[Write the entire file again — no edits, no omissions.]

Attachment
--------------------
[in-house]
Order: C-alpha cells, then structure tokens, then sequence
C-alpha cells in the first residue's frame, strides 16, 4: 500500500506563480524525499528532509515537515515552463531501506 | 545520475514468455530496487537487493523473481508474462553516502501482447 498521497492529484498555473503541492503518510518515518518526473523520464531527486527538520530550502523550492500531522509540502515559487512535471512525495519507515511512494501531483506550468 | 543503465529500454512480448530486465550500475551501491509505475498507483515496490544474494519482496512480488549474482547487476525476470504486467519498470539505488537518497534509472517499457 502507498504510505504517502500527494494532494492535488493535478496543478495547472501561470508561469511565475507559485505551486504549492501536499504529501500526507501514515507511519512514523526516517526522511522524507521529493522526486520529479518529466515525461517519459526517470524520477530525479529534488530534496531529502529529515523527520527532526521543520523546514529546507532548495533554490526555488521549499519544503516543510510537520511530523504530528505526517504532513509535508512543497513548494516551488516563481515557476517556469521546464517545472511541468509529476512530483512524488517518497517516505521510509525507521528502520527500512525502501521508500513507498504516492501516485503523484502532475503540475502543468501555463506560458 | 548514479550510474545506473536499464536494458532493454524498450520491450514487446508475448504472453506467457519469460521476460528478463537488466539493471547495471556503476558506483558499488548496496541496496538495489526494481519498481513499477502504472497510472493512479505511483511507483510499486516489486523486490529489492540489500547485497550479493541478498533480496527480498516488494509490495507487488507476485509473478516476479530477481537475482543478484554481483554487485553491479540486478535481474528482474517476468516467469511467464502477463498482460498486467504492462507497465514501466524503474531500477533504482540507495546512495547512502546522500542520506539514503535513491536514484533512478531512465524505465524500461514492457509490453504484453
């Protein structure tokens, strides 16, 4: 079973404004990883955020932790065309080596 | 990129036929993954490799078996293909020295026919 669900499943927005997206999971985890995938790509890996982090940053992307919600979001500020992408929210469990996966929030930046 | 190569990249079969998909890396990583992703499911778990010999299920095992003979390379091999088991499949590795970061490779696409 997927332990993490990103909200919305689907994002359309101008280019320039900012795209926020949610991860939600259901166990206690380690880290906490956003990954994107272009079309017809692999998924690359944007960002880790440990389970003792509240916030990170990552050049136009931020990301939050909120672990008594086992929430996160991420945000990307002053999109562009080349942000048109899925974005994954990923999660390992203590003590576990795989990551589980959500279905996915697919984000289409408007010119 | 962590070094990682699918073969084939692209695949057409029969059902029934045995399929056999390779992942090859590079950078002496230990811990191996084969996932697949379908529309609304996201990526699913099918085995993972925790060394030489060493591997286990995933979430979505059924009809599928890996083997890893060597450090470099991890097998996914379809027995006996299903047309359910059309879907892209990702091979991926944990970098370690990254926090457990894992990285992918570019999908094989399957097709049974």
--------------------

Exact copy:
[in-house]
Order: C-alpha cells, then structure tokens, then sequence
C-alpha cells in the first residue's frame, strides 16, 4: 500500500506563480524525499528532509515537515515552463531501506 | 545520475514468455530496487537487493523473481508474462553516502501482447 498521497492529484498555473503541492503518510518515518518526473523520464531527486527538520530550502523550492500531522509540502515559487512535471512525495519507515511512494501531483506550468 | 543503465529500454512480448530486465550500475551501491509505475498507483515496490544474494519482496512480488549474482547487476525476470504486467519498470539505488537518497534509472517499457 502507498504510505504517502500527494494532494492535488493535478496543478495547472501561470508561469511565475507559485505551486504549492501536499504529501500526507501514515507511519512514523526516517526522511522524507521529493522526486520529479518529466515525461517519459526517470524520477530525479529534488530534496531529502529529515523527520527532526521543520523546514529546507532548495533554490526555488521549499519544503516543510510537520511530523504530528505526517504532513509535508512543497513548494516551488516563481515557476517556469521546464517545472511541468509529476512530483512524488517518497517516505521510509525507521528502520527500512525502501521508500513507498504516492501516485503523484502532475503540475502543468501555463506560458 | 548514479550510474545506473536499464536494458532493454524498450520491450514487446508475448504472453506467457519469460521476460528478463537488466539493471547495471556503476558506483558499488548496496541496496538495489526494481519498481513499477502504472497510472493512479505511483511507483510499486516489486523486490529489492540489500547485497550479493541478498533480496527480498516488494509490495507487488507476485509473478516476479530477481537475482543478484554481483554487485553491479540486478535481474528482474517476468516467469511467464502477463498482460498486467504492462507497465514501466524503474531500477533504482540507495546512495547512502546522500542520506539514503535513491536514484533512478531512465524505465524500461514492457509490453504484453
């Protein structure tokens, strides 16, 4: 079973404004990883955020932790065309080596 | 990129036929993954490799078996293909020295026919 669900499943927005997206999971985890995938790509890996982090940053992307919600979001500020992408929210469990996966929030930046 | 190569990249079969998909890396990583992703499911778990010999299920095992003979390379091999088991499949590795970061490779696409 997927332990993490990103909200919305689907994002359309101008280019320039900012795209926020949610991860939600259901166990206690380690880290906490956003990954994107272009079309017809692999998924690359944007960002880790440990389970003792509240916030990170990552050049136009931020990301939050909120672990008594086992929430996160991420945000990307002053999109562009080349942000048109899925974005994954990923999660390992203590003590576990795989990551589980959500279905996915697919984000289409408007010119 | 962590070094990682699918073969084939692209695949057409029969059902029934045995399929056999390779992942090859590079950078002496230990811990191996084969996932697949379908529309609304996201990526699913099918085995993972925790060394030489060493591997286990995933979430979505059924009809599928890996083997890893060597450090470099991890097998996914379809027995006996299903047309359910059309879907892209990702091979991926944990970098370690990254926090457990894992990285992918570019999908094989399957097709049974």